Family forced to move roadside memorial for teens killed in Blue Springs crash

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BLUE SPRINGS, Mo. — It’s been six months since three teens died in a car wreck near Indian Hills Estates neighborhood. Now, the victims’ families have been asked to take their memorial to the victims down after the city received complaints.

“I just miss my son,” Sheila Handley said.

Its been months since Handley has been back to the scene of the crash where her son was killed last year, three days before Christmas.

“It’s hard. So, I don’t come very often,” Handley said, “But they do, they come all the time.”

Six months ago, friends put up a memorial to honor their loved ones. Three crosses for the three teenage boys who lost their lives in a two-vehicle wreck, near Duncan Road and Indian Hills Road.

“It is helpful like I just feel like can come around here and have something to look at like,” Tanner Rose said, “It just makes everyone happy,”
But the City Of Blue Springs says some disagree.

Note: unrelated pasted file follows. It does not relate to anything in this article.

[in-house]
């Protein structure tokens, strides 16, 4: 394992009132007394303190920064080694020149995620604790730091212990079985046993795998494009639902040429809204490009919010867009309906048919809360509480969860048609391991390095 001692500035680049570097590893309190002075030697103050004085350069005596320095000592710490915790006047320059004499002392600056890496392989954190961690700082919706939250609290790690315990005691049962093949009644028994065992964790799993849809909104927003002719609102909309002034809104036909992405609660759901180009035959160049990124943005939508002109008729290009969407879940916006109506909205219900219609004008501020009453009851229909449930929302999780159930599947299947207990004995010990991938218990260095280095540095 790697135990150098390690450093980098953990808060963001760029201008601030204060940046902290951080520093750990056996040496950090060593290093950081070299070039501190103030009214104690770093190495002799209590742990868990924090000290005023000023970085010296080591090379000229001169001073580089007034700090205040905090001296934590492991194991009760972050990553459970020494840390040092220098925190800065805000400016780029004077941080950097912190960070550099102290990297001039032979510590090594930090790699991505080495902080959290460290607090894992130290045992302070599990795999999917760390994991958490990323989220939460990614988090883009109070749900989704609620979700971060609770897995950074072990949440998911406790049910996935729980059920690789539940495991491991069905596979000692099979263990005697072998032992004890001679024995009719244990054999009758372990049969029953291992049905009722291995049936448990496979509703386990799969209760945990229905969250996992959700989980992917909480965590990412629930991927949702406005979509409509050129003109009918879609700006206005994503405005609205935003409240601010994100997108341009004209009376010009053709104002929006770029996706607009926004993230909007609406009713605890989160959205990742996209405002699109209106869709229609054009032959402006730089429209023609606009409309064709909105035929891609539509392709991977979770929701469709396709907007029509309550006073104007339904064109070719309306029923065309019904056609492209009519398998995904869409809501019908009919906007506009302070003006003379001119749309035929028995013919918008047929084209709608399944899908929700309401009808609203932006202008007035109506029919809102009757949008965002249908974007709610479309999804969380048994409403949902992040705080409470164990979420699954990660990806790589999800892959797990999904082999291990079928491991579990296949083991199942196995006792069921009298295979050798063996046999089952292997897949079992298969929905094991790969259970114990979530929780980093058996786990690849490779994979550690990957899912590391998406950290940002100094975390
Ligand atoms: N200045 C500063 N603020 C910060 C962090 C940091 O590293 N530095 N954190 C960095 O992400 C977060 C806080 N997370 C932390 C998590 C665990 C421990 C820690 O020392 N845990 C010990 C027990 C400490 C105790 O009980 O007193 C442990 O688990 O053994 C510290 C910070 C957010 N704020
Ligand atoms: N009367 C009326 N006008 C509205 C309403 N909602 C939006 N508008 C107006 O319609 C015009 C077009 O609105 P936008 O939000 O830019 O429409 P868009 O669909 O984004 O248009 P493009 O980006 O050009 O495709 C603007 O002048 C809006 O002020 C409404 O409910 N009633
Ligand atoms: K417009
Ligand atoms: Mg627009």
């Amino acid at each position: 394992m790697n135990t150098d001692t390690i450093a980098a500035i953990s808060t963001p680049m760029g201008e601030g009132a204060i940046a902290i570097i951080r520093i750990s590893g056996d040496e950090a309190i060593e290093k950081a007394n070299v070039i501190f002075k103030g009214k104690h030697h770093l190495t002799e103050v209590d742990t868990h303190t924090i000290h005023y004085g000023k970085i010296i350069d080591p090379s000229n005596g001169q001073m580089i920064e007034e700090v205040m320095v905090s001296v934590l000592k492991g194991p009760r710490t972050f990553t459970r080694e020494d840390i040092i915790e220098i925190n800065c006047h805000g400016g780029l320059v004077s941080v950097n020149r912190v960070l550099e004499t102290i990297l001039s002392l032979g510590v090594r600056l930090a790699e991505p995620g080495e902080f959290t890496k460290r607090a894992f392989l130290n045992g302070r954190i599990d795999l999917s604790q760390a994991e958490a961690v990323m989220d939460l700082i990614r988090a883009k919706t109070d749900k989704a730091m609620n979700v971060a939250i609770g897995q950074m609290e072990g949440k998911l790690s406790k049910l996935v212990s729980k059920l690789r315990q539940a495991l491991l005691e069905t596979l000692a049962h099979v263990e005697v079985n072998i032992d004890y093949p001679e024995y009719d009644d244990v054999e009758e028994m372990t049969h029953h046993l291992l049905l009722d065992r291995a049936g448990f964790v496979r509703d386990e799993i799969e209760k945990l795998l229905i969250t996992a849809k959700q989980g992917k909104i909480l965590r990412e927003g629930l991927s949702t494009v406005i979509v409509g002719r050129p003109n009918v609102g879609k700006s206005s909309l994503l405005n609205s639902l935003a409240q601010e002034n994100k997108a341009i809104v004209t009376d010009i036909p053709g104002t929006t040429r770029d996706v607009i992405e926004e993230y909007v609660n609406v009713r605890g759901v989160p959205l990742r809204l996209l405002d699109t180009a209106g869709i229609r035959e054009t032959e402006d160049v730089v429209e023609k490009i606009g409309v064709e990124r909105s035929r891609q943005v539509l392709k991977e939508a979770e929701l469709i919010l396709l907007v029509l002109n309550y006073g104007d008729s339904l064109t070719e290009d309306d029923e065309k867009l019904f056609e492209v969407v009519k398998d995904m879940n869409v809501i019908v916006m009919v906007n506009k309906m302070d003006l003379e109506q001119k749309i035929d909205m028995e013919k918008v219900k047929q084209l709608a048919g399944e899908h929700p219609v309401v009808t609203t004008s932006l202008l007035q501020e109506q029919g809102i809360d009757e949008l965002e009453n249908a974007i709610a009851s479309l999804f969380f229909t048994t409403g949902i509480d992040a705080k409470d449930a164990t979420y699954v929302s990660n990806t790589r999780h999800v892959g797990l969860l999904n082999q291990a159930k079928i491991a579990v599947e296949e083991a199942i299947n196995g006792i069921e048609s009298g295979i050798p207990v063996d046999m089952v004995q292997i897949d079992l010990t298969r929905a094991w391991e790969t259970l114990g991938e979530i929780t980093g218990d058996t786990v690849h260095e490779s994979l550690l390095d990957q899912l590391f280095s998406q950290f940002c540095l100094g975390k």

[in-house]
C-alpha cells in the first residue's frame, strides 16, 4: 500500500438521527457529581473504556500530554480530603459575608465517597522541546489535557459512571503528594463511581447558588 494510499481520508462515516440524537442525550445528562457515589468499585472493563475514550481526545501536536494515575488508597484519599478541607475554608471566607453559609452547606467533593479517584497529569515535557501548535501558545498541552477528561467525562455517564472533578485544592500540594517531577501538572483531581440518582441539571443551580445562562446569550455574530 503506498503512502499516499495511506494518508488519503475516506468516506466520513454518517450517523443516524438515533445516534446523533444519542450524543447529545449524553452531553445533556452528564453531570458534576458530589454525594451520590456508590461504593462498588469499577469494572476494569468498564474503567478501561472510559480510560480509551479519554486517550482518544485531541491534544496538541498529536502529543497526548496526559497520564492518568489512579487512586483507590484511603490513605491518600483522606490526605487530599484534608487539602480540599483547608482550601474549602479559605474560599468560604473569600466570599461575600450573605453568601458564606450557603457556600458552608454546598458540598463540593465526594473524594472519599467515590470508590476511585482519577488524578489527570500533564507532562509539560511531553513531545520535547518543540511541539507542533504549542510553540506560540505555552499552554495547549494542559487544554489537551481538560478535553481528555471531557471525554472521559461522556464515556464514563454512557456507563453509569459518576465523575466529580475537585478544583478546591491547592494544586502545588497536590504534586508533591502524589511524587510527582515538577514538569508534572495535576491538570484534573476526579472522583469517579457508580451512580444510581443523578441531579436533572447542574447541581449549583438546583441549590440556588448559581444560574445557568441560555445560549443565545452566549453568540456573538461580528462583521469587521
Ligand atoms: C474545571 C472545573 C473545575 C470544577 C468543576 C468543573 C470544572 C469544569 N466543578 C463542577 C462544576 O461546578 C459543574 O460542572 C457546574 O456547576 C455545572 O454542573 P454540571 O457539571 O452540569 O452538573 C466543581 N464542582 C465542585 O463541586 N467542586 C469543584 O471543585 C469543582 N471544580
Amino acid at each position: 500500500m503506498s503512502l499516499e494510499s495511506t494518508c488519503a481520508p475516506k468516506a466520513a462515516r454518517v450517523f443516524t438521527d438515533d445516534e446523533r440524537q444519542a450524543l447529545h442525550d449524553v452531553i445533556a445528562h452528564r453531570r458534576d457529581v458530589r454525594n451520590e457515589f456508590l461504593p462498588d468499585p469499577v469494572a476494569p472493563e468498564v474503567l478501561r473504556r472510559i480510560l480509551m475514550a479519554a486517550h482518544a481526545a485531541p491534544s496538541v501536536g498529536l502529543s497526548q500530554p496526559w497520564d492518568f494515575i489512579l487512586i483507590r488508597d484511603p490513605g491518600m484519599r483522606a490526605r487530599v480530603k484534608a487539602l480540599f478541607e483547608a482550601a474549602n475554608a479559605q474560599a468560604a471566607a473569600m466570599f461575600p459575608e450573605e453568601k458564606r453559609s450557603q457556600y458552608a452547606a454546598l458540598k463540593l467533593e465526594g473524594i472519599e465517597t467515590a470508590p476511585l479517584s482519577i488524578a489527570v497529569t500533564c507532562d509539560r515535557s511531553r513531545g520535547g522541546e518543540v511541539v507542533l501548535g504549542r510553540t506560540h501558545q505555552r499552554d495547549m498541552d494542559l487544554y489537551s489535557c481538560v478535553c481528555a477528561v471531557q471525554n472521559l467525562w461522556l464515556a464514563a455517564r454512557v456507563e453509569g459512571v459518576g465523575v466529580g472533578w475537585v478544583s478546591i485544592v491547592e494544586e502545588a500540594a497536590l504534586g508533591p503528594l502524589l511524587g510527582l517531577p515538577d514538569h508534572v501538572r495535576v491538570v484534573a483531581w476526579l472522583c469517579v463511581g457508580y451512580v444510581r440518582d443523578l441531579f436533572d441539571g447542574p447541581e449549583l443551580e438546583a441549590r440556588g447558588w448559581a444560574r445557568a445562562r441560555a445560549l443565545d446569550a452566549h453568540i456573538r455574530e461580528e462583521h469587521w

“There was complaint from the subdivision and so they were told to take down the memorial,” Handley said.

The city sent a statement to FOX4 saying, “We want to allow time for the loved ones to grieve, but we also have to take into the account the traumatic experiences these roadside memorials could cause for others and consider the safety of all of our residents,” going on to say, “there were safety concerns regarding the placement of this memorial.”

Handley said it’s upsetting to see her son’s friends grieving without a place they feel comfortable to go.

“They are upset they want to have this place here,” Handley said, “I’ve offered other places but this is where they really want it because this is where the accident was, that tree.”

Handley said the tree the young boys hit is a living reminder of losing her son. But the crosses signified something else. How loved they were by family and the community.

“He was the greatest,” Handley said, “He was the light of my life.”

Rose said they’ve built a memorial here three different times, all were taken down.

“Everyone else puts their crosses up whenever someone passes away on the road,” Rose said, “So why can’t we?”

A city spokesperson said the city is in the process of drafting an ordinance to address all roadside memorials in Blue Springs consistently, regardless of the time in which they have been active. “This is a difficult situation for everyone involved and we empathize with and understand the importance of family and friends of the victims to have an opportunity to honor and pay their respects.”

For a fourth time, friends and family pick up the wooden crosses they made, and find another place to help put the pieces back together.

In place of roadside memorials, the city offers a Memorial Tree Program to honor and memorialize loved ones.



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